In its first interpretation of the Free Exercise of Religion Clause, Reynolds v. United States (1879), the Supreme Court confronted a federal law banning polygamy in the territories, thereby limiting the practice then required by the Mormon religion. The Court adopted the narrower reading of the right, protecting belief only and not action, relying on Jefferson’s letter to the Danbury Baptists. Since then, however, the Court has ruled more frequently in line with the original meaning, protecting religiously motivated actions such as proselytization, Cantwell, refusing work on one’s sabbath, Sherbert v. Verner (1963), choosing the education of one’s children, Wisconsin v. Yoder (1972), and sacrificing animals at a worship service, Church of Lukumi Babalu Aye v. City of Hialeah (1993).
Because it is now accepted that the Free Exercise of Religion Clause protects religiously motivated conduct as well as belief, the most important modern issue has been whether the protection only runs against laws that target religion itself for restriction, or, more broadly, whether the clause sometimes requires an exemption from a generally applicable law. To take just one of many examples, must an Orthodox Jewish military officer, who is religiously obligated to wear a yarmulke, be exempted from a general rule forbidding all servicemen to wear anything other than official headgear?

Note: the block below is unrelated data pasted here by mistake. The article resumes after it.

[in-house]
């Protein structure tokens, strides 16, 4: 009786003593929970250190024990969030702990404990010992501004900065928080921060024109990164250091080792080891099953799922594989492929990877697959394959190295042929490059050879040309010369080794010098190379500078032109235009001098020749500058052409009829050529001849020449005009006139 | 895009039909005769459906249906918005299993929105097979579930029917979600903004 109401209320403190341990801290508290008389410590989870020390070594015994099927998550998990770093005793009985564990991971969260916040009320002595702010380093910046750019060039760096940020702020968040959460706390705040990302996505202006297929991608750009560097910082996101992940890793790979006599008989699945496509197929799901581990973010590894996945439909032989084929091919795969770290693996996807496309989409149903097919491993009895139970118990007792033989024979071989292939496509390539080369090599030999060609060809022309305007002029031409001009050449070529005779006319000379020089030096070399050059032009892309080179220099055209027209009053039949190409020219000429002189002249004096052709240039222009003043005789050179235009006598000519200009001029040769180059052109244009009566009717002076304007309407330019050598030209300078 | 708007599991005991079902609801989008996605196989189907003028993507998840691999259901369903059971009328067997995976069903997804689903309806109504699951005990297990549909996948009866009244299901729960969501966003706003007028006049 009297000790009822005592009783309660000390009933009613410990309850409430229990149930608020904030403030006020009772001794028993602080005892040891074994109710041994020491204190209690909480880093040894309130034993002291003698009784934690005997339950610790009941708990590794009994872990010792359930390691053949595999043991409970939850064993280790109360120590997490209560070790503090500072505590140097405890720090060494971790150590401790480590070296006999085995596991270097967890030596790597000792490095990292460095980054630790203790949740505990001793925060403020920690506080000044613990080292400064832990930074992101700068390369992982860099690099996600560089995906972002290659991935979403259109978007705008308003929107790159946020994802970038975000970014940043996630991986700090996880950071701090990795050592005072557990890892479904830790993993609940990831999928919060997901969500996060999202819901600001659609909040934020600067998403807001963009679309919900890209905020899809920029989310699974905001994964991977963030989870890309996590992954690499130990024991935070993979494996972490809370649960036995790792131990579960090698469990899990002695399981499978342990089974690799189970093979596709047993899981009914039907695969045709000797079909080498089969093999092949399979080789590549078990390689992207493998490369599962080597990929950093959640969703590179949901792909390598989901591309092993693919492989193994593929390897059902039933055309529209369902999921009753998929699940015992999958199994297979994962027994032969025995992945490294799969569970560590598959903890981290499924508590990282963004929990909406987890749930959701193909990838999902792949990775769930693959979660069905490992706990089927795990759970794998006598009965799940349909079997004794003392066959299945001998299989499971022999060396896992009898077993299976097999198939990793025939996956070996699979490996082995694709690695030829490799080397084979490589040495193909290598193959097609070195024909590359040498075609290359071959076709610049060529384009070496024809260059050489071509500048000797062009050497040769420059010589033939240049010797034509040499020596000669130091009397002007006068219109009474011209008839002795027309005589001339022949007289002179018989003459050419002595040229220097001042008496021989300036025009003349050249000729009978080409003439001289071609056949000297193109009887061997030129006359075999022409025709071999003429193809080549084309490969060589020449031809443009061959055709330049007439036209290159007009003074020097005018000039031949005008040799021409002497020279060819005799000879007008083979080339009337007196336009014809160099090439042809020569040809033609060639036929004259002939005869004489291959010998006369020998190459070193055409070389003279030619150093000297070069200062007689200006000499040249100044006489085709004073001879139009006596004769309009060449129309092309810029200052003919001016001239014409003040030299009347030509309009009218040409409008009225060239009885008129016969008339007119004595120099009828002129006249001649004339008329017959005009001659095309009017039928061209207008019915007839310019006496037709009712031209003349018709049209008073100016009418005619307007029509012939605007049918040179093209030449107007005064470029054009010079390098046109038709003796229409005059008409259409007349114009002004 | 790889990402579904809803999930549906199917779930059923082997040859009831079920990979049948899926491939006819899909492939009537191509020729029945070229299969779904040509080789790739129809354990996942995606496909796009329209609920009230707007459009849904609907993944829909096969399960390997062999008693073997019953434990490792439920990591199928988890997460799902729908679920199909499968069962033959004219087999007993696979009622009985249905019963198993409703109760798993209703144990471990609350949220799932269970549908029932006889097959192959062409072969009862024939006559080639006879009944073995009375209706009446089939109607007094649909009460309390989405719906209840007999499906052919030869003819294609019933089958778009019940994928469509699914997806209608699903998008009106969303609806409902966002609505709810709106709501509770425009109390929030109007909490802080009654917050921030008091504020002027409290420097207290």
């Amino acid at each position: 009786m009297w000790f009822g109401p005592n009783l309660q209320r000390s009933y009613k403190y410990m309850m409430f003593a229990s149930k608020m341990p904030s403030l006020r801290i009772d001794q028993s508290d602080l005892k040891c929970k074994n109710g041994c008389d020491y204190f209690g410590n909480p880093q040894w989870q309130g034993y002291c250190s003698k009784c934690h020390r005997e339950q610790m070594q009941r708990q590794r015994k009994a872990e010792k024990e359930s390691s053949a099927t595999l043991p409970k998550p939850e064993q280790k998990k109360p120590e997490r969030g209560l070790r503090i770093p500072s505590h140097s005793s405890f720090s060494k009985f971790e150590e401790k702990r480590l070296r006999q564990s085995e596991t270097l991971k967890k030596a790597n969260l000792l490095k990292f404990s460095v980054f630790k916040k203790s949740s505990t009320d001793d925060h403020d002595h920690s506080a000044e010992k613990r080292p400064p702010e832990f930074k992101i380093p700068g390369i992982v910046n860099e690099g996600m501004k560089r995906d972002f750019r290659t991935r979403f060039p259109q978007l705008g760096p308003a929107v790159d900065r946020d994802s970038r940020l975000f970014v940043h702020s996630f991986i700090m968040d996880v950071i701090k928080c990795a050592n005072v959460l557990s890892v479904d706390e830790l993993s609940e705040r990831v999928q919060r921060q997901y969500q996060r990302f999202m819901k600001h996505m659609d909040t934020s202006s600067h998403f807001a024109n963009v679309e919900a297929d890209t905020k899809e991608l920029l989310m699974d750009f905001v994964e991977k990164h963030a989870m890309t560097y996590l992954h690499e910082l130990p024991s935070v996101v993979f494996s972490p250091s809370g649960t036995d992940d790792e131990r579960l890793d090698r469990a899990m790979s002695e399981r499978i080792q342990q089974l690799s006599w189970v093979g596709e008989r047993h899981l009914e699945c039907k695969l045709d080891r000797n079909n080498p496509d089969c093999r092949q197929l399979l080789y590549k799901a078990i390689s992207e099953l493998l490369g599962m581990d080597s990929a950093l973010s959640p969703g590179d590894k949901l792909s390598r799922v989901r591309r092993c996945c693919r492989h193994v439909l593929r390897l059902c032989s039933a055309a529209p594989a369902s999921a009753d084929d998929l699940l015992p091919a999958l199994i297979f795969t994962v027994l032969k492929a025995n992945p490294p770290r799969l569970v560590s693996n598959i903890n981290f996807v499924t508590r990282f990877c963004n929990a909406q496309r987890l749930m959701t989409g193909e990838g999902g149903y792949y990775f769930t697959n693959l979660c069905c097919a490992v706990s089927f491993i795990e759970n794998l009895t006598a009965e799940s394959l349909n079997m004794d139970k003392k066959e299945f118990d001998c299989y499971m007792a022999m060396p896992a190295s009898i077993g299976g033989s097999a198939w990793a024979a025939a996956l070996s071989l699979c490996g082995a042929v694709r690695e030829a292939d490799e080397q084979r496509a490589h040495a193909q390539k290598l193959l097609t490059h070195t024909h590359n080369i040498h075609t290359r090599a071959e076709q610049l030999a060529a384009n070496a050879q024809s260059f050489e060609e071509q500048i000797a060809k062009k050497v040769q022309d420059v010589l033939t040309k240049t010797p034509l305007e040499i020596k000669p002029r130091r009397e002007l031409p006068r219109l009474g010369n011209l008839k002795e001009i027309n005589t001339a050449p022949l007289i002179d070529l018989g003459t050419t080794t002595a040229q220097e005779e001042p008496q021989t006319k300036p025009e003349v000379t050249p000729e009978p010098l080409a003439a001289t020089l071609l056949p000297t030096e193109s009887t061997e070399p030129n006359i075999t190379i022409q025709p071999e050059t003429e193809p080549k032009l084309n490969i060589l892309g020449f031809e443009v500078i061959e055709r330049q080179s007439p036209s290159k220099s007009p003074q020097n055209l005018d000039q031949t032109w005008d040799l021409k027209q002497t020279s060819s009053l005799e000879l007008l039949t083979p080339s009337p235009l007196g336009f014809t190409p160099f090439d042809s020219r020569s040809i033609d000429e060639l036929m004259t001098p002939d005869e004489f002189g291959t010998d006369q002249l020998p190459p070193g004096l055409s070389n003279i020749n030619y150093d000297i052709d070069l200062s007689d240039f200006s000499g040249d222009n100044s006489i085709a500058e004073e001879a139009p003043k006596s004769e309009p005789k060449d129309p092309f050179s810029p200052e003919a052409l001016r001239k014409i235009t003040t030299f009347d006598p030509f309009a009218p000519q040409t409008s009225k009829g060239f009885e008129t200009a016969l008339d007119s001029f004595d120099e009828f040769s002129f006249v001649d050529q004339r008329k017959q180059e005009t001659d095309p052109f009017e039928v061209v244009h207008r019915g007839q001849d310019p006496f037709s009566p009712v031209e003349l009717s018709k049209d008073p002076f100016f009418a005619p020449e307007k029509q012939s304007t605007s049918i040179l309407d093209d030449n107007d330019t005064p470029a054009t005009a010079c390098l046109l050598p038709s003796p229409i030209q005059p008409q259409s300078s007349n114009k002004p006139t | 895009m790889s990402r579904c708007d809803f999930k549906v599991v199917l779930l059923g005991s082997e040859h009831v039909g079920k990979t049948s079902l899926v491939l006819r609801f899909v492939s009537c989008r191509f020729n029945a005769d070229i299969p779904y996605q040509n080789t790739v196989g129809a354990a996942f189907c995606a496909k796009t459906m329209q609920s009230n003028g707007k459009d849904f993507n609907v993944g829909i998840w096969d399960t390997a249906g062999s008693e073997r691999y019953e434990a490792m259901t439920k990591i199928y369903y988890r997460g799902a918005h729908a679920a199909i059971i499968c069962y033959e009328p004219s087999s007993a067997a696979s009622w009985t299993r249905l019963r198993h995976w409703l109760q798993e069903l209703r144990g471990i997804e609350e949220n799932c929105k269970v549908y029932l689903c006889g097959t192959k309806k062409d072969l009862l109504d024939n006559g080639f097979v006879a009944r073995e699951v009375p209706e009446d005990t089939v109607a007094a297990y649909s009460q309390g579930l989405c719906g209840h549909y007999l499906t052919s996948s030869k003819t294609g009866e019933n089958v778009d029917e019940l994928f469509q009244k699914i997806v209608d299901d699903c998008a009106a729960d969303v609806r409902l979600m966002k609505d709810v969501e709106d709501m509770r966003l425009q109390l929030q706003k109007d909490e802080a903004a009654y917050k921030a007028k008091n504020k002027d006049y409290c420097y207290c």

The text of the clause can support either the narrow or the broad reading on this issue. A law could well be said to be “prohibiting the free exercise [of religion]” if it in fact prohibits a religious practice, even if it does so incidentally, rather than overtly or intentionally. On the other hand, one might argue that the legislature does not “make [a] law prohibiting the free exercise” unless the prohibition or restriction on religion is part of the law’s very terms or is the legislature’s intent, as opposed to simply the effect of the law in a particular application.